Glam Media launches Brash for the boys

The new ad network and editorial site is pretty much a testosterone-fueled parallel to Glam. The question is whether either one is equipped to weather the impending ad recession.


Four years after women's media and advertising network Glam Media made its debut, the company has announced its male counterpart: Brash.

Like Glam, it's an editorial hub with both original and partner content, but more importantly, it's a "publisher network" of sites that run Brash ads.

Looking at Brash's smooth, purple-and-charcoal-gray color scheme, you can tell this isn't the same sort of male demographic targeted by the fratty Heavy ad network. Like Glam, Brash aims for upscale audiences--that way, it can charge higher click-through rates. One of the advertisers on the mockup of Brash.com, not surprisingly, is the impending James Bond flick Quantum of Solace.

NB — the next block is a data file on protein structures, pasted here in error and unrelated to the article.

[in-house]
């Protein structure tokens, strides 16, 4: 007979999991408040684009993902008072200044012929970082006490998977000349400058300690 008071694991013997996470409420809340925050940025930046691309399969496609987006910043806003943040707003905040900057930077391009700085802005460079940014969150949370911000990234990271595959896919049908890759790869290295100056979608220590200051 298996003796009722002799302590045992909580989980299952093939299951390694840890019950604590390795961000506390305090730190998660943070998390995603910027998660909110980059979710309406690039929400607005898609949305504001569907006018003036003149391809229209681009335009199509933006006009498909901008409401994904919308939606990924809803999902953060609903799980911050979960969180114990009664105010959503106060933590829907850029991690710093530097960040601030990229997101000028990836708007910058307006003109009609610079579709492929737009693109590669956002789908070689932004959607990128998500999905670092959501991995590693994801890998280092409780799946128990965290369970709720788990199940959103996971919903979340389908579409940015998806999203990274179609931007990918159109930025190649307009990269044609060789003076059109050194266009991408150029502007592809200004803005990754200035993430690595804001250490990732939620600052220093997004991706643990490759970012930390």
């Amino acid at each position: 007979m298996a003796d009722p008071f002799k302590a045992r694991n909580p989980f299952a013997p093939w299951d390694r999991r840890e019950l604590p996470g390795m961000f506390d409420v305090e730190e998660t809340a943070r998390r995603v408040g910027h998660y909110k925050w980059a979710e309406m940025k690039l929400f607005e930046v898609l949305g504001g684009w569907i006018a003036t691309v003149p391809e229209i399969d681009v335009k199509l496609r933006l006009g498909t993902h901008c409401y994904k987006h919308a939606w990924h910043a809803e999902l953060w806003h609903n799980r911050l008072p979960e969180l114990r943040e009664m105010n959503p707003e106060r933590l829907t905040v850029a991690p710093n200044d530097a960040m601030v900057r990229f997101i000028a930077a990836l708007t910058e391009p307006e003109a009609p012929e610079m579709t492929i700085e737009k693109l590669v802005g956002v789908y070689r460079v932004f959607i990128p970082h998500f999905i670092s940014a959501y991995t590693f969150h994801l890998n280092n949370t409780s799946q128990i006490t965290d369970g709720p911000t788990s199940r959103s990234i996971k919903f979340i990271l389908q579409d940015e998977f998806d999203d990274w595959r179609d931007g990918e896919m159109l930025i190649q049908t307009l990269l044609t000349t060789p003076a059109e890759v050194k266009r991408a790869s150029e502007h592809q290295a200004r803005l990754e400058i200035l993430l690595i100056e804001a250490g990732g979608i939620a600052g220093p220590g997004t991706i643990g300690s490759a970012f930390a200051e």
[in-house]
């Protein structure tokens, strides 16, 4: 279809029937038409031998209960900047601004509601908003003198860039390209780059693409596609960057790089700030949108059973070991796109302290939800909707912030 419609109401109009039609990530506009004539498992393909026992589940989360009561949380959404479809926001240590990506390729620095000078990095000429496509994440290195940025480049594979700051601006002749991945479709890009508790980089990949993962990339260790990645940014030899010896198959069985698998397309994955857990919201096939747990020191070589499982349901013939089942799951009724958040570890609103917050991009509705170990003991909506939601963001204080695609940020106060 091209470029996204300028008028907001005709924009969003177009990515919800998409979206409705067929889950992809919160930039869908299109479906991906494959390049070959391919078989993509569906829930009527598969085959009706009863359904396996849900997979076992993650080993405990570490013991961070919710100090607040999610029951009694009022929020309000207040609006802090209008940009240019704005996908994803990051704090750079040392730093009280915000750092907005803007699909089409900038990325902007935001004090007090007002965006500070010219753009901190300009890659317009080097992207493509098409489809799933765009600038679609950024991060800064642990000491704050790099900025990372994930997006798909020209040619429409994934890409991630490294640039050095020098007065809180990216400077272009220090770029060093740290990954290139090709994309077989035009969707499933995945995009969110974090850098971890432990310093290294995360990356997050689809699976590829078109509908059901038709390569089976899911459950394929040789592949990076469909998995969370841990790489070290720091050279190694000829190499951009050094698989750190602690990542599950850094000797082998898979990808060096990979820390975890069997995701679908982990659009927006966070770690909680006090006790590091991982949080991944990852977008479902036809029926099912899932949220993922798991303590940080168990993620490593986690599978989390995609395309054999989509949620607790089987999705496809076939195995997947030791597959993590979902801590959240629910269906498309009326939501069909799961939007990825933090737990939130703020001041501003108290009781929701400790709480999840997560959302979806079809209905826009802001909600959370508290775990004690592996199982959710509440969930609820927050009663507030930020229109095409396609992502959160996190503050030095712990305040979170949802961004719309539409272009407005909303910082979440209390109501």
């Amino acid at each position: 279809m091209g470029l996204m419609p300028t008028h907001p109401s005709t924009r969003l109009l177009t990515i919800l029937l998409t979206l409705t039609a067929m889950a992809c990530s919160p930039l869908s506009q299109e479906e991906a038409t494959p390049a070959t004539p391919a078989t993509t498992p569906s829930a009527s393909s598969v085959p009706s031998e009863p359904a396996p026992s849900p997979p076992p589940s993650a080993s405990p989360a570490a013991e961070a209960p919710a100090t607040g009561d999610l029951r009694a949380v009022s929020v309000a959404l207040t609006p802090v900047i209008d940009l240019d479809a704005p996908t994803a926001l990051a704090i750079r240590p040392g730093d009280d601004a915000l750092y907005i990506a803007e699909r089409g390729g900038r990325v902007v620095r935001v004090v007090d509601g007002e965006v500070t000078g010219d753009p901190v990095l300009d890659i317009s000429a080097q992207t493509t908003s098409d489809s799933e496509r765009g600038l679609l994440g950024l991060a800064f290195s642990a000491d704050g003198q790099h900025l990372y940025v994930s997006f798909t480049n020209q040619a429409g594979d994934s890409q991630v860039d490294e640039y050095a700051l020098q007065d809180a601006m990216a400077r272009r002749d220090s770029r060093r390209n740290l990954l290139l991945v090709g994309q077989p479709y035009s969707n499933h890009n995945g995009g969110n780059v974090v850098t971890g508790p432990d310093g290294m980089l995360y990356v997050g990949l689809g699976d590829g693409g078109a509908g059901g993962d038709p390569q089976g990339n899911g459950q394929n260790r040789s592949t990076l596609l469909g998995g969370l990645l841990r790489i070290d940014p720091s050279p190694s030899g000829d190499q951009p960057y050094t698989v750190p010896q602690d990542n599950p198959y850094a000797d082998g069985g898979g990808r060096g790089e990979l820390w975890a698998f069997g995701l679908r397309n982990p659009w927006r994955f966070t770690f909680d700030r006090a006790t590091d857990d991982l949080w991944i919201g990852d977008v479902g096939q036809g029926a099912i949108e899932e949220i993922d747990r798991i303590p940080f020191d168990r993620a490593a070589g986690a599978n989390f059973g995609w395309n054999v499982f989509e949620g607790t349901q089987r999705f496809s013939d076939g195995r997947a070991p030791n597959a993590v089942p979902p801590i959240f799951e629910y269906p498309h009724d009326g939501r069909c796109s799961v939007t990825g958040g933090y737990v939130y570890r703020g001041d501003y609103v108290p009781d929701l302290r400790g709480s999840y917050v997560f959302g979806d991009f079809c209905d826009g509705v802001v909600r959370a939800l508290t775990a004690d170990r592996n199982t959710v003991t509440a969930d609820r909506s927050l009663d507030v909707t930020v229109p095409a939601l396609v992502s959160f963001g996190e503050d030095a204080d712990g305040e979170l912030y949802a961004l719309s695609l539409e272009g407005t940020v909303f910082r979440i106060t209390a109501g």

Content on Brash is provided through partnerships with outlets such as Rolling Stone, Time, TheCarConnection, and CNET (which publishes CNET News), and there's also some original content, like a "Brash 100" ranking of notable men ranging from Michael Phelps to Richard Branson.

At launch, participants in the ad network come from an array of entertainment, "lifestyle," automotive, and gadget sites: ArtistDirect, SpiralFrog, Monsters and Critics, and StreetFire.net, to name a few.

Glam Media has hired a former Fox Interactive Media executive, John Trimble, to handle Brash's advertising, and magazine industry veteran Richard Perez-Feria to oversee the editorial content.

Given the economic climate, Brash already lives up to its name--launching an ad network right now is a bold move, given the fact that ad networks tend to be laying people off at the moment. Even Glam is rumored to have let go of a handful of employees in the past few months.

At the same time, Glam already has an economy-be-damned track record. The company launched an initiative for luxury brand advertising as Wall Street tanked, and last week, it hired a new chief financial officer with initial public offering experience.

We'll probably see before too long whether this strategy proves to be gutsy or foolish.

 

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